The main way you fight off The Highwaymen is by taking over outposts scattered about Hope County, but once you do take one over, you’re faced with a decision. You can either hold onto the outpost and use it as a base of operations, where you can access weapon and vehicle crafting, accept missions, and use as a fast-travel point, or scavenge what you can from the place and let The Highwaymen reclaim the outpost with stronger defenses. If you overtake the outpost again, you’ll be handsomely rewarded. You can scavenge outposts up to three times, with the difficulty increasing with each turnover. This simple system lends the game extra replay value and is a fun way to test your skills, and for me, conquering outposts has always been one of my favorite things to do in the series, so the extra layer of difficulty is a welcome addition.
Developer Ubisoft Montreal has touted a “light RPG” element for New Dawn’s gameplay, and while there is a four-tier ranking system for both weapons and enemies, I didn’t find it added as much to the experience as I wanted. Human and animal enemies alike are ranked from weak to elite level, but I never found the strongest baddies to be all that imposing, mostly because the gameplay is so open and flexible that either they were easier to kill than I expected, or I could easily dance around them and pick away until they were felled. While the weapons rankings feel similarly unremarkable, some of the weapons—particularly the gruesomely satisfying saw launcher—are great fun. The game does feel RPG-like when you’ve got a number of higher-ranked enemies bearing down on you all at once, which can make readily apparent just how underpowered you are, but I felt like the RPG elements would’ve given the game more dimension if they weren’t so “light.”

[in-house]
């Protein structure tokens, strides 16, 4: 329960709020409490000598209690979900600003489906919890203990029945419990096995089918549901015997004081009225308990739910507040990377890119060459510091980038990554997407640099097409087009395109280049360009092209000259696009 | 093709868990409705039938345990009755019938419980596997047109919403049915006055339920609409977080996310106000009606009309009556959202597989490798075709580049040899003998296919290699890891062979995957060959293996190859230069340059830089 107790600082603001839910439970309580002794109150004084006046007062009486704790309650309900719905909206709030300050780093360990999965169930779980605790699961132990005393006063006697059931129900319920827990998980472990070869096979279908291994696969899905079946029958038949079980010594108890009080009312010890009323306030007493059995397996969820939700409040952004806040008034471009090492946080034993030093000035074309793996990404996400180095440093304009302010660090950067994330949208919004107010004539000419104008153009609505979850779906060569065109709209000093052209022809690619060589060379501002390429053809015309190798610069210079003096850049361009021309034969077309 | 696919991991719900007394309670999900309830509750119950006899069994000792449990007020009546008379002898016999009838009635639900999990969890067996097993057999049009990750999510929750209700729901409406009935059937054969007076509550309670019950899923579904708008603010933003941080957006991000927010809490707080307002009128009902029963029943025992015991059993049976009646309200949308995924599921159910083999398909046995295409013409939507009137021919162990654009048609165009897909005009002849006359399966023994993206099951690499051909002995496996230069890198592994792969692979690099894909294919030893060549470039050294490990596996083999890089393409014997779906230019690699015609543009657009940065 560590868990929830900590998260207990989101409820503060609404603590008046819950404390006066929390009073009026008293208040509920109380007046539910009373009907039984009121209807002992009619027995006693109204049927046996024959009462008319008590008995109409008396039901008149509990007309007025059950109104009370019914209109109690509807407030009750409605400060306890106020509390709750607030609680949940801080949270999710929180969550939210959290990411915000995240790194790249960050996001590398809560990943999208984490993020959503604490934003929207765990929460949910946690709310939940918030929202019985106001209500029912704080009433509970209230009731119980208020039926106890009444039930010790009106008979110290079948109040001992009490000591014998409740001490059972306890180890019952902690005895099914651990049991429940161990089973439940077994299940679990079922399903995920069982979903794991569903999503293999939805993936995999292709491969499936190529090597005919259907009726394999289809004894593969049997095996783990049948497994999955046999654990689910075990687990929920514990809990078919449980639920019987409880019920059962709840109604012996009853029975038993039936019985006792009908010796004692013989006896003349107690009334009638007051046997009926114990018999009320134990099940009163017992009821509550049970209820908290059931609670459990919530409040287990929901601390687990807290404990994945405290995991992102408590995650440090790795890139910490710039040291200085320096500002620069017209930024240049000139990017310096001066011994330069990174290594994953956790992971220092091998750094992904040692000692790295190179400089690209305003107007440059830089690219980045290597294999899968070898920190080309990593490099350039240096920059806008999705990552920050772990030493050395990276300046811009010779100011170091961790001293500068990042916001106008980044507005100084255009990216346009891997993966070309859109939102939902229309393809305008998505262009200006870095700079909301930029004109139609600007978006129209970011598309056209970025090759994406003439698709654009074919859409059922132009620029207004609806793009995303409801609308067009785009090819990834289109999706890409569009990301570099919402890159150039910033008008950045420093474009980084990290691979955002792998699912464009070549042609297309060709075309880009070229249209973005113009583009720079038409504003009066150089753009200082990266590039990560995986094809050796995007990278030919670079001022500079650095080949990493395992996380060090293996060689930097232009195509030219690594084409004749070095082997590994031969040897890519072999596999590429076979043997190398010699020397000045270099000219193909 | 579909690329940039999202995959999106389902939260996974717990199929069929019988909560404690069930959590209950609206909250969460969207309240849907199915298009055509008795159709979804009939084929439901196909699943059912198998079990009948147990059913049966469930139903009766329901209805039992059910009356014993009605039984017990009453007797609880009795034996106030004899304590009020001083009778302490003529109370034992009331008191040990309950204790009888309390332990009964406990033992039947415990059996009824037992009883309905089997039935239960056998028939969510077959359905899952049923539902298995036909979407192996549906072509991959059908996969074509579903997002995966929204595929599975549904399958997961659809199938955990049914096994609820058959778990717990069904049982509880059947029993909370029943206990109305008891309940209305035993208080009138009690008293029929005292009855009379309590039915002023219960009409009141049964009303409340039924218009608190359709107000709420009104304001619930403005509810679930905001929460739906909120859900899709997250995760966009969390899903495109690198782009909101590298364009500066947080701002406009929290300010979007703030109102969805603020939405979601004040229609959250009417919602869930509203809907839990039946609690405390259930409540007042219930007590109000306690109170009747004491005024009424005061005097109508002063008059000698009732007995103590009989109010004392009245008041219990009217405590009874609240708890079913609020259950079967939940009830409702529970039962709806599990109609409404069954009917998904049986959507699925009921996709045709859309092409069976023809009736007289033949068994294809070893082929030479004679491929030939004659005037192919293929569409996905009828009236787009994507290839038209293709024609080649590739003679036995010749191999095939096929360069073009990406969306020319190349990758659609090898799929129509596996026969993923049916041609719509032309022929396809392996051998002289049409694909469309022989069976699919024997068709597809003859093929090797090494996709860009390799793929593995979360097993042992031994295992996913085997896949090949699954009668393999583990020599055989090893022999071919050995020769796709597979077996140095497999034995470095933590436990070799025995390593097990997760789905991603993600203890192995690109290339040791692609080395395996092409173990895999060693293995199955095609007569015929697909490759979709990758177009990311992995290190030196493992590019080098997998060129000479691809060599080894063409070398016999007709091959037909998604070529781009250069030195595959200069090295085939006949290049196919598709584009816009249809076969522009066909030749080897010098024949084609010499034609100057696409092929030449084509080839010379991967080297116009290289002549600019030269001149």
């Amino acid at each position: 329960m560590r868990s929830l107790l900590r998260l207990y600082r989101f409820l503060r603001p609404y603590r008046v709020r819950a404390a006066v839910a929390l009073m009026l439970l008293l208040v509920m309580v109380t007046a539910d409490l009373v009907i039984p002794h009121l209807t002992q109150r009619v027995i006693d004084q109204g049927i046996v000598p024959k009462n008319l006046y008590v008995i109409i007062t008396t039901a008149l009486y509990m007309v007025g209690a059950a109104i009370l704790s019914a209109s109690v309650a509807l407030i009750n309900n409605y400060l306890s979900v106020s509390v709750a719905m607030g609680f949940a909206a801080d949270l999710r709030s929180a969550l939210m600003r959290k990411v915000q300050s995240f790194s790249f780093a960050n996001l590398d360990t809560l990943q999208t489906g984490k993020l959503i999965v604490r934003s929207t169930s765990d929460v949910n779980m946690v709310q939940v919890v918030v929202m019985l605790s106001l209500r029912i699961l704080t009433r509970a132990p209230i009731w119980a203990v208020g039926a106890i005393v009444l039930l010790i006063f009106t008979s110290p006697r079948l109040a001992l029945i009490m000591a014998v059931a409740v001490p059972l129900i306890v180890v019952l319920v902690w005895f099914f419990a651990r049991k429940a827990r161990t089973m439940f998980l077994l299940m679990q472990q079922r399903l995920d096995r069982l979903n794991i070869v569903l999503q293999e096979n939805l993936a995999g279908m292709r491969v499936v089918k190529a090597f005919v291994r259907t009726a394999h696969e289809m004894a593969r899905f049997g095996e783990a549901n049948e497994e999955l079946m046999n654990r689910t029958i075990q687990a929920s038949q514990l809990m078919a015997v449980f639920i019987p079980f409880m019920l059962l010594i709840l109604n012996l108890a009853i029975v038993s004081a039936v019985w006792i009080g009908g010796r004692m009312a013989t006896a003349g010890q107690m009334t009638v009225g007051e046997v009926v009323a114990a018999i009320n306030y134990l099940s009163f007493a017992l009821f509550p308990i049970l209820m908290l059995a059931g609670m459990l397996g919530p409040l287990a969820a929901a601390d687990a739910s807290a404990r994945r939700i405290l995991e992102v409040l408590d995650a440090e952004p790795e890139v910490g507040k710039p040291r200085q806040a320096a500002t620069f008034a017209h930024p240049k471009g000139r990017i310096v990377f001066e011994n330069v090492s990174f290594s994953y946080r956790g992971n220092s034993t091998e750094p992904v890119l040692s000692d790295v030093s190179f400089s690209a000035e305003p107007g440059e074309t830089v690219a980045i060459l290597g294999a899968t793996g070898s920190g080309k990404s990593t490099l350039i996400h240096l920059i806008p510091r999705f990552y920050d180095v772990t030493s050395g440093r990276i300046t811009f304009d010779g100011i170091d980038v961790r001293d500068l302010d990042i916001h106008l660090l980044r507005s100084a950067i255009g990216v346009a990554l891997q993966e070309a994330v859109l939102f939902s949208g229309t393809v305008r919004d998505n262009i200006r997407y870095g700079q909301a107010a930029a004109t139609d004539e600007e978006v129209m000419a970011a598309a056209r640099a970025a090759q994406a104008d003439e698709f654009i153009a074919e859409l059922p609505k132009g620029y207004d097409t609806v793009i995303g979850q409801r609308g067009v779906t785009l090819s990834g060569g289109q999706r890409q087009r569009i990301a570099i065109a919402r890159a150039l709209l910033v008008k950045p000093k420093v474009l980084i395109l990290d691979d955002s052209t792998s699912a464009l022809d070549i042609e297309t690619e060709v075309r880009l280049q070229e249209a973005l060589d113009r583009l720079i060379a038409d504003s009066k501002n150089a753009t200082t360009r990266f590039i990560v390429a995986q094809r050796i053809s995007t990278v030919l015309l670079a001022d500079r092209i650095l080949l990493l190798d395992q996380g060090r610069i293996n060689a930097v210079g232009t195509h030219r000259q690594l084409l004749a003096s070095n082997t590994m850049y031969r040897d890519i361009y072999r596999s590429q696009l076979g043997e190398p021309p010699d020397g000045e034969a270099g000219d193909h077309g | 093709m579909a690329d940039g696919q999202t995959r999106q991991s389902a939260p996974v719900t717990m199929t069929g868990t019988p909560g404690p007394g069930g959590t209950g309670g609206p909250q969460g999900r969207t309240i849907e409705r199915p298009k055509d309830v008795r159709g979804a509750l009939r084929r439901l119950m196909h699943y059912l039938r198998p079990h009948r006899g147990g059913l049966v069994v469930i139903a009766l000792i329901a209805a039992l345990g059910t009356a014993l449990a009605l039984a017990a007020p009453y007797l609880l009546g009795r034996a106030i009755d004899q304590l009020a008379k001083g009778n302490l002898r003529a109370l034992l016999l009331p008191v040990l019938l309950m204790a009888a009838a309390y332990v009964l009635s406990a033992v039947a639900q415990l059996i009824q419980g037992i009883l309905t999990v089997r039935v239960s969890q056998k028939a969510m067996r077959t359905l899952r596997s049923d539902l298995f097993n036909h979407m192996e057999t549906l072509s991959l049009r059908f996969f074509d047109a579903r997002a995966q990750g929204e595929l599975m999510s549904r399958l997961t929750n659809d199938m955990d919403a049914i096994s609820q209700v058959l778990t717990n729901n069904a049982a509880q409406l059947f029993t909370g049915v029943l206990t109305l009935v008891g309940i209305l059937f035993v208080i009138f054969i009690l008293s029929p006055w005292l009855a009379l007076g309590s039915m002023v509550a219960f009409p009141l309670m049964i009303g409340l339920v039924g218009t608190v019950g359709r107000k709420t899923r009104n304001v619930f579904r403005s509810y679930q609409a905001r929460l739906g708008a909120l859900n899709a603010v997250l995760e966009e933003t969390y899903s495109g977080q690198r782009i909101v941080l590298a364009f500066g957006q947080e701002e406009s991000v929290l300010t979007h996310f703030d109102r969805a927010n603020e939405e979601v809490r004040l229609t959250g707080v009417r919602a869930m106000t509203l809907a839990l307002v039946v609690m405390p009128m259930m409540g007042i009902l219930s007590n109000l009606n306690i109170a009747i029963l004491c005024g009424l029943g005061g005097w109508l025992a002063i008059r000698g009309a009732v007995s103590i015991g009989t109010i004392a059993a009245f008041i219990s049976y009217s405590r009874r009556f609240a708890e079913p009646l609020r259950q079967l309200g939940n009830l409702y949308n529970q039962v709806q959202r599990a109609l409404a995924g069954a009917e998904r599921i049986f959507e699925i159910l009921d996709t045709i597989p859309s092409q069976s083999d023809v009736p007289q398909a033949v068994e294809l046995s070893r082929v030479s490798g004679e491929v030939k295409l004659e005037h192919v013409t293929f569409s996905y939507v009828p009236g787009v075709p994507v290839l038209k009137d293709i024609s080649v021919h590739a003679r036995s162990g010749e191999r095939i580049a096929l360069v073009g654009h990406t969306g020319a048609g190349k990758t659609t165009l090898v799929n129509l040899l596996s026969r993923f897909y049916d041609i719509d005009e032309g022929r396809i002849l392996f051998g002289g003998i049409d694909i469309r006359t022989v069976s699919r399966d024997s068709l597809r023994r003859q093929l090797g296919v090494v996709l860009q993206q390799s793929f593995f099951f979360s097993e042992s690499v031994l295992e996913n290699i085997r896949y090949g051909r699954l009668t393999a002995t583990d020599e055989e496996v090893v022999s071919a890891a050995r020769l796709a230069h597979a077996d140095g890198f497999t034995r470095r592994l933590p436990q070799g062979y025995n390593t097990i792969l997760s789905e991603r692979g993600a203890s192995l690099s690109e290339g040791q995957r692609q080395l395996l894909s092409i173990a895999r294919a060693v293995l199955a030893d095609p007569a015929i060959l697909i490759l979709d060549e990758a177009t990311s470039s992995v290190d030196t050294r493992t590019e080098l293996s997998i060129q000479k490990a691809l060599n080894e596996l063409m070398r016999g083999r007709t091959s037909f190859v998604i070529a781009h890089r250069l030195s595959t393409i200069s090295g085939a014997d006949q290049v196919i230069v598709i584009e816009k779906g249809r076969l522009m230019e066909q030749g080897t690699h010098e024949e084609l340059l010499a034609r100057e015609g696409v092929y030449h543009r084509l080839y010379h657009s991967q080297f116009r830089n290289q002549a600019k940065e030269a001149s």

Some added depth does come in the form of the town-building mechanics surrounding Prosperity. Ethanol is the rarest, most valuable resource in the land, and you can use it to upgrade Prosperity’s different divisions, from the training camp (upgrades your companions’ stats), to the infirmary (increases your health bar), to the helipad (improving fast travel options). You can find ethanol in enemy outposts, on Expeditions, or driving in Highwaymen trucks across Hope County. It’s a simple progression system, but it does give you another reason to dig into the nooks and crannies of the map. The challenge of every open world game is to convince players that the world is worth exploring without making exploration feel like busy work, and in this respect, New Dawn does a decent job.
As in Far Cry 5, you can choose from a variety of guns and fangs for hire, human and animal companions with varying skill sets that develop as they kill more enemies. The elderly Nana specializes in sniper fire, Pastor Jerome blows fools away with his shotgun, and the adorable dog Timber helps tag enemies and locate special items as you level him up. My absolute favorite companion is Horatio, a chunky boar who absolutely demolishes any grunt that stands in his way (a super-cool, stealth-based companion you find later in the game is my second favorite). The sidekick system isn’t as compelling as the more flexible version we saw in Far Cry 5, but it’s still fun feeling out which partner best suits your personal play style.